The South Devon Railway's Routemaster


When RM1872 was submitted for her MOT test it was noticed that the power steering ram was beginning to weep; not enough for a failure but certainly advice so we resolved to fix it.

We have been advised that this is normally the Dowty seals or "squiffy banjos" so we replaced the seals which improved matters greatly and we thought had cured the problem so she went for her test.  This she passed but we had an advice on a weep from the grease nipple on the ram.

Removing the nipple shewed the leak wasn't from the ball joint side so the high pressure banjo was replaced with one from a new ram we'd borrowed.

This didn't fix the leak so we replaced the ram.  Unfortunately the ram had been rebuilt incorrectly and oil sprayed out the piston rod dust seal when the steering was turned to the left!  We weren't amused....

Examining the old ram carefully shewed that it's a power ram in a jacket and so any leak from the banjos could track between the ram and the jacket and emerge at any convenient point such as the grease nipple recess.

Since the seats appeared fine we polished up the banjos and the faces were far from flat.  The old ram was refitted together with the polished banjos so hopefully we have now fixed the leak.  Time will tell as the jacket looses its retained oil.

These notes apply to a Scania engined RM which has a separate power steering pump and header tank.

Please note this is a safety critical component and works must be carried out professionally.  If in doubt DON'T - seek assistance.

We used the services of "RM Jack" who also worked for Ensign Bus.

To change the ram park the 'bus on the level and stop the engine.  Put a "Not to be Moved" safety notice in the cab.

Remove the split pin from the ball joint and slacken the nut (11/8" AF socket - DO NOT REMOVE nut at this stage).  With a suitable ball joint splitter (a fine wedge is best) release the steering arm from the ram.

Slacken all eight bolts fixing the ram to the 'bus ( ¾" AF spanner and socket required).  Put a suitable container under the hose connections and slacken the banjo bolts (13/16 AF socket).  When the system has drained out remove the banjo bolts and swing the hoses out of the way (examine for damage and replace if necessary including the copper washers).

Now remove three bolts from the front of the ram and three from the rear.  With an assistant remove the remaining bolts and remove the ram from the 'bus.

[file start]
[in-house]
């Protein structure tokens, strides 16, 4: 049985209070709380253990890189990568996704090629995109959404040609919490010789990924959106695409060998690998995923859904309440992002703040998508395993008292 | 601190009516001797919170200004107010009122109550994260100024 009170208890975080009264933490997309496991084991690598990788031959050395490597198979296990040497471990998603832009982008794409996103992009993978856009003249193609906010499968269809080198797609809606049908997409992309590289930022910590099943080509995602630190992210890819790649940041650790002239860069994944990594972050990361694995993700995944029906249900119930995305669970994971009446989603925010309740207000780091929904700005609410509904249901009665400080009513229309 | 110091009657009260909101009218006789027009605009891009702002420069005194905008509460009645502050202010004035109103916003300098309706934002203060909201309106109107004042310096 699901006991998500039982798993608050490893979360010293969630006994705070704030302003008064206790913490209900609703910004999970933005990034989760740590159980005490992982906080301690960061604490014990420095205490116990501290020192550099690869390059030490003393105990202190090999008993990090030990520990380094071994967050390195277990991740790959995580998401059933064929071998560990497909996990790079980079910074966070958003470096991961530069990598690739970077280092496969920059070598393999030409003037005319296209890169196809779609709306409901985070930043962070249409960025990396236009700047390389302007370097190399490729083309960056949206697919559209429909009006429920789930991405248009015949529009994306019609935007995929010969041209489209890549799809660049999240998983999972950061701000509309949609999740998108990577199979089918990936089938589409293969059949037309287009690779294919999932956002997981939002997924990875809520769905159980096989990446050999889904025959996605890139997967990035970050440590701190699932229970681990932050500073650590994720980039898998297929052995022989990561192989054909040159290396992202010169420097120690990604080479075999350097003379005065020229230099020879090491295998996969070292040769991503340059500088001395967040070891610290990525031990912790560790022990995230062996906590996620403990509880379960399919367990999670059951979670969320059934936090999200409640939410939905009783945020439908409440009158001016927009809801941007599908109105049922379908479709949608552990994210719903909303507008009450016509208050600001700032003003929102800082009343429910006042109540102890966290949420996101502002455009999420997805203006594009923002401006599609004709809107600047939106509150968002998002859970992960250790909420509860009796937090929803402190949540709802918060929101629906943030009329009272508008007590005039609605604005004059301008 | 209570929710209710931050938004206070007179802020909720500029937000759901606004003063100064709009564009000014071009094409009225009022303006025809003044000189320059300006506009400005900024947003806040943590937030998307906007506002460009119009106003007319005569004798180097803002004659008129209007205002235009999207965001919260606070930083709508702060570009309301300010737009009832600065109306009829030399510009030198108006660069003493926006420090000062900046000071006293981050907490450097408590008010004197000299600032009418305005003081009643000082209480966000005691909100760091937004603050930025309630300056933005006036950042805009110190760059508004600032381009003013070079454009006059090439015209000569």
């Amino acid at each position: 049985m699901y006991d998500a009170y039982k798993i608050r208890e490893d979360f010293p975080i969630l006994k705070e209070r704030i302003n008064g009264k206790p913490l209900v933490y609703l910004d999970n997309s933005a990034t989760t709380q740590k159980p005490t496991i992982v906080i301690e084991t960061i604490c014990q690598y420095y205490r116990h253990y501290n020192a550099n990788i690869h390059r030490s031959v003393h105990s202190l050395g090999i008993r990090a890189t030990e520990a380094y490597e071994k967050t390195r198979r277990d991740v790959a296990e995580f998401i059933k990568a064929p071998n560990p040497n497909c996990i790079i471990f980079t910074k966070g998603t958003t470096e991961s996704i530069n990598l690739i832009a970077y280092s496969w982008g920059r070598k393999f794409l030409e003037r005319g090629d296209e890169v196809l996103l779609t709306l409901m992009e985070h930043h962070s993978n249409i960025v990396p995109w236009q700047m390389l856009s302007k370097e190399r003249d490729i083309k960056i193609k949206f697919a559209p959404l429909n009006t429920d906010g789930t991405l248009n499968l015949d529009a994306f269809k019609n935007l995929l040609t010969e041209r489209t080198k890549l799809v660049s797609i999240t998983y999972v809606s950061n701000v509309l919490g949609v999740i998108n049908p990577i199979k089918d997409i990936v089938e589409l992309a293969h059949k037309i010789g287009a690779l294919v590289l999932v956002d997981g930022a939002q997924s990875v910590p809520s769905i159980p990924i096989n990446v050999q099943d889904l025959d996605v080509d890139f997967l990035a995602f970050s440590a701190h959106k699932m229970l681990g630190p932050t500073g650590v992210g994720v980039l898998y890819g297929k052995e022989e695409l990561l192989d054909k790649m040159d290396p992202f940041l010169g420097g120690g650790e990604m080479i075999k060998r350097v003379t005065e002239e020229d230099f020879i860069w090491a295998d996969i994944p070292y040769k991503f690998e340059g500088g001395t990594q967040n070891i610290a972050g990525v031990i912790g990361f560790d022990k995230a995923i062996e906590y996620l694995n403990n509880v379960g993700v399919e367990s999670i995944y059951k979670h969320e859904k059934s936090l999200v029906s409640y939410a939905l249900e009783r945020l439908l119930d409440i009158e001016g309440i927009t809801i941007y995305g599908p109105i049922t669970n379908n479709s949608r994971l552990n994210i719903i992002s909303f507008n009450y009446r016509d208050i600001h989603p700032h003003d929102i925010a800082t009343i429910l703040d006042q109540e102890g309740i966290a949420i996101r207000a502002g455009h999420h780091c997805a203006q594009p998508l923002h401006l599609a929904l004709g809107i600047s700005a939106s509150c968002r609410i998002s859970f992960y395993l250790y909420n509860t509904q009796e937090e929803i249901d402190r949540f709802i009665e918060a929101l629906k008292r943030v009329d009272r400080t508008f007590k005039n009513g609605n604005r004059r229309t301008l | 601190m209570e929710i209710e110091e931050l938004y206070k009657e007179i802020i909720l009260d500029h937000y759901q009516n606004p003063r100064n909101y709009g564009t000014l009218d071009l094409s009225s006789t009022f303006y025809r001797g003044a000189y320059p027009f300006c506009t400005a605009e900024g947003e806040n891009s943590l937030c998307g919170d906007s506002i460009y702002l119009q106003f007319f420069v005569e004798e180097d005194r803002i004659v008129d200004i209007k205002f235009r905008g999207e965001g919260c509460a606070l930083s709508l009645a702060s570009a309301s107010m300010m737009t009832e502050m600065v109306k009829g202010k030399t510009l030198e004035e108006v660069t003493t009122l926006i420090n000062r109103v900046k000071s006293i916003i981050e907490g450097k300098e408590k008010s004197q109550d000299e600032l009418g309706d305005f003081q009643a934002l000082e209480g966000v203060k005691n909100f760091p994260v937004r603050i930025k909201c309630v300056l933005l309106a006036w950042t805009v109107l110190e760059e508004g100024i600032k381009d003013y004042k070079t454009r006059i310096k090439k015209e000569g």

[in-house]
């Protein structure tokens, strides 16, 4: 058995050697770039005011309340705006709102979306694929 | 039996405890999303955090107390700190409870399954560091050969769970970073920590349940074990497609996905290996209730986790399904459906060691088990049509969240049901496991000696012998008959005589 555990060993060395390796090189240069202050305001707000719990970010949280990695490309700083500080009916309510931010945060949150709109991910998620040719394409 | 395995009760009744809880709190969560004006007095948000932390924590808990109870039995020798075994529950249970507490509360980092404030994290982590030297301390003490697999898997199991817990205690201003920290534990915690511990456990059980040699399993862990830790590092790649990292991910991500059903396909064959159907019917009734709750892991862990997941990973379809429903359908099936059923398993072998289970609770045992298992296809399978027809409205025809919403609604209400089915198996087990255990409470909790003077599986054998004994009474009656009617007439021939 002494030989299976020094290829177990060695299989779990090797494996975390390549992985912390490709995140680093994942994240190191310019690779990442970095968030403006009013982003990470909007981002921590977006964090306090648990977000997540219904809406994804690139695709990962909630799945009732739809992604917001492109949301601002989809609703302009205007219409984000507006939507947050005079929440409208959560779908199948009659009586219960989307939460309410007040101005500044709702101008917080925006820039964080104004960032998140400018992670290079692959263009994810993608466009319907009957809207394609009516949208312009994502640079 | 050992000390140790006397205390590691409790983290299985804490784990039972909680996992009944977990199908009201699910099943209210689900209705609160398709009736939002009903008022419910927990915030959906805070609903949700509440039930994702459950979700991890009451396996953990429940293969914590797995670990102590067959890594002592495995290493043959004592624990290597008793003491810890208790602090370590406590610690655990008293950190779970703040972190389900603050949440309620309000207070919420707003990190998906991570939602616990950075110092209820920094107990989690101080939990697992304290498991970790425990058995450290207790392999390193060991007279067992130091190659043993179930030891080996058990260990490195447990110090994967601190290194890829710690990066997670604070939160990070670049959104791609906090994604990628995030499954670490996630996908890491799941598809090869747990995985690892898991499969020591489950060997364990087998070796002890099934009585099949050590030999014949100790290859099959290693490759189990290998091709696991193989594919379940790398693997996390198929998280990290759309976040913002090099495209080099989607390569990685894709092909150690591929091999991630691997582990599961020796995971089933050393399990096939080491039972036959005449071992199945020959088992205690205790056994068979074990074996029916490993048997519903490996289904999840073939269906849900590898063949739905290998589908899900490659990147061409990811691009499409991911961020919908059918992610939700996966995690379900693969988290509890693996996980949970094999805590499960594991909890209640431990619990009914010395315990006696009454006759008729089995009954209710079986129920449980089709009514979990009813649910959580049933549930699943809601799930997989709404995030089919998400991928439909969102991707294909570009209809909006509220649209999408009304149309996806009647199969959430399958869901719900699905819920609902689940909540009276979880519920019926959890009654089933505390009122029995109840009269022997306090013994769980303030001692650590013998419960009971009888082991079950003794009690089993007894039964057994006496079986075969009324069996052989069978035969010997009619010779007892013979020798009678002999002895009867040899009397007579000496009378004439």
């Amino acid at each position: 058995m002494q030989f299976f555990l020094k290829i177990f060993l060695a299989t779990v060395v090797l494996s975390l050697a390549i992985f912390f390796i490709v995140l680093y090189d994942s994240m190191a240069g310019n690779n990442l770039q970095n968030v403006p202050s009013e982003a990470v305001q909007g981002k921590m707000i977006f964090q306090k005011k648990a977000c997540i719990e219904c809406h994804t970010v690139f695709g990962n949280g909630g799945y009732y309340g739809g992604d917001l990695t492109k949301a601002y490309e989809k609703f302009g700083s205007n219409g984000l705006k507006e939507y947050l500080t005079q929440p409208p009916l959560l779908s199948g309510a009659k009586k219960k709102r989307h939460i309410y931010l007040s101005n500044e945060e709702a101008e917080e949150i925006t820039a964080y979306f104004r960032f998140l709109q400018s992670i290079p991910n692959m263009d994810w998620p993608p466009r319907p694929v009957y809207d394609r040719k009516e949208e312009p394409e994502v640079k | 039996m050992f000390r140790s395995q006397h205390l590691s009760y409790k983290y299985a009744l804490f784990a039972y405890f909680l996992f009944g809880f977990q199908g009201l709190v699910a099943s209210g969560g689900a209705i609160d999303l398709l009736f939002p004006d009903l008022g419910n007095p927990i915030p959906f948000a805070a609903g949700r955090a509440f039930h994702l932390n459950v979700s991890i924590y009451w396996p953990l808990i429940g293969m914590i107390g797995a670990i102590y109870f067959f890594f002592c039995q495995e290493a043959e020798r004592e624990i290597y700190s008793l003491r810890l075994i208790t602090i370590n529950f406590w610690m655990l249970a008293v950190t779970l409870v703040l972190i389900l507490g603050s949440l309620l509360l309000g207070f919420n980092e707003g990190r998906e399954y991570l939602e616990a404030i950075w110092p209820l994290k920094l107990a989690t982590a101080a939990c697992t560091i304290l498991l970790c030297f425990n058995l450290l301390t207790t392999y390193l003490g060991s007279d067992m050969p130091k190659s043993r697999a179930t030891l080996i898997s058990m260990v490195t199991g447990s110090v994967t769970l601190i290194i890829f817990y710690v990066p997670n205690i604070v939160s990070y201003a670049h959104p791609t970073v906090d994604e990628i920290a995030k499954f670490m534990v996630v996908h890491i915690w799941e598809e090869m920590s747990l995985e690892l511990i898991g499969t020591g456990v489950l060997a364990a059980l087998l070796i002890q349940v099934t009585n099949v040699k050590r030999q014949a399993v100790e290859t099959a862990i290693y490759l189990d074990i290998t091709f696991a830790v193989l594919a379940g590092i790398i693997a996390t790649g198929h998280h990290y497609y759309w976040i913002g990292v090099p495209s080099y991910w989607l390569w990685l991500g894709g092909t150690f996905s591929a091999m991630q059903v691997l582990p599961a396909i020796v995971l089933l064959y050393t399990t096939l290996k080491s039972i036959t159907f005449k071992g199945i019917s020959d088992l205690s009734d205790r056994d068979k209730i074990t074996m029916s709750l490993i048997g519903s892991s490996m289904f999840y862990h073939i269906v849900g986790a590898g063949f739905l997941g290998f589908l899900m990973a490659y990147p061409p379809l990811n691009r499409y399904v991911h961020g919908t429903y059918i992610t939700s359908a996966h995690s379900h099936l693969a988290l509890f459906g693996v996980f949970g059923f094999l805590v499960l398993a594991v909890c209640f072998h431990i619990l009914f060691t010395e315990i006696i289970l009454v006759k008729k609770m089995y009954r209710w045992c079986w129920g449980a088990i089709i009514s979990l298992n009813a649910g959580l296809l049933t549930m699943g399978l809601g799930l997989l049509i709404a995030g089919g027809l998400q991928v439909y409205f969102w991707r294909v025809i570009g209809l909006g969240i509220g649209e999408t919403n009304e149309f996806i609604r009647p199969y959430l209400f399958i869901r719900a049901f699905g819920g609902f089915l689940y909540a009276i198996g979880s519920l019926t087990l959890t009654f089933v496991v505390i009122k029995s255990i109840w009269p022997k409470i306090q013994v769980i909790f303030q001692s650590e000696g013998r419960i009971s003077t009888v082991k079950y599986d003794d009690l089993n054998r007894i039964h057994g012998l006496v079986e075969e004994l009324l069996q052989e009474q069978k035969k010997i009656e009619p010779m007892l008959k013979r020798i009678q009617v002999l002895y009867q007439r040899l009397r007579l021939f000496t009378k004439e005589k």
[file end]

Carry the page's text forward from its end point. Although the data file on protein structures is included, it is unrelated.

To fit the new ram first attach it to the drop arm with one of the four bolts (do not tighten at this stage) whilst your assistant holds the ram then align the piston rod mounting plate with the chassis and loosely refit the lower bolt.  Now refit the remaining six bolts and tighten all eight evenly.  No torque is specified in the manual but the bolts need to be tight (use a standard ratchet to avoid over tightening).  It is also advisable to use new nyloc nuts.

In order to refit the steering arm to the ball joint ensure the split pin hole is clean and where you can see it (see picture below).  Fit the arm and tighten the castle nut finger tight ensuring the arm is fully located on the taper.  Now tighten by no more than ½ turn and align to the next split pin hole; fit a new split pin.

Using "Brake and Clutch" cleaner ensure the banjo surfaces are scrupulously clean including those on the ram.  Refit the hoses and banjos to the ram using new banjo bolt Dowty seals.  Note that the aircraft parentage of the Routemaster has been carried over to the ram; the high pressure banjo is smaller than the low pressure one so the latter only fits the return (lower) port.  The banjo to ram Dowty seal is also smaller on the high pressure (top) connection.

Tighten the banjo bolts firmly and ensure the hoses are parallel and not touching.  Having checked all's tight refill the power steering header.

Start the engine and leave on tick over; check the header tank level and top up as necessary.

Check for leaks.  If none then have your assistant turn the steering from left to right with the engine on a fast tickover.  If all's OK then there should still be no leaks. Top up the header tank to correct level.

Remove safety notice and road test.

On return check for leaks; tighten connections if necessary - do NOT over tighten.

Steering Ram Steering Bracket
The ram being fitted (note split pin hole at top) Rear mounting plate being fitted
Replacement steering ram Replacement steering ram
The cone joint for connection to steering arm The ram on the bench

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© South Devon Railway Trust (RM1872) 2006-11

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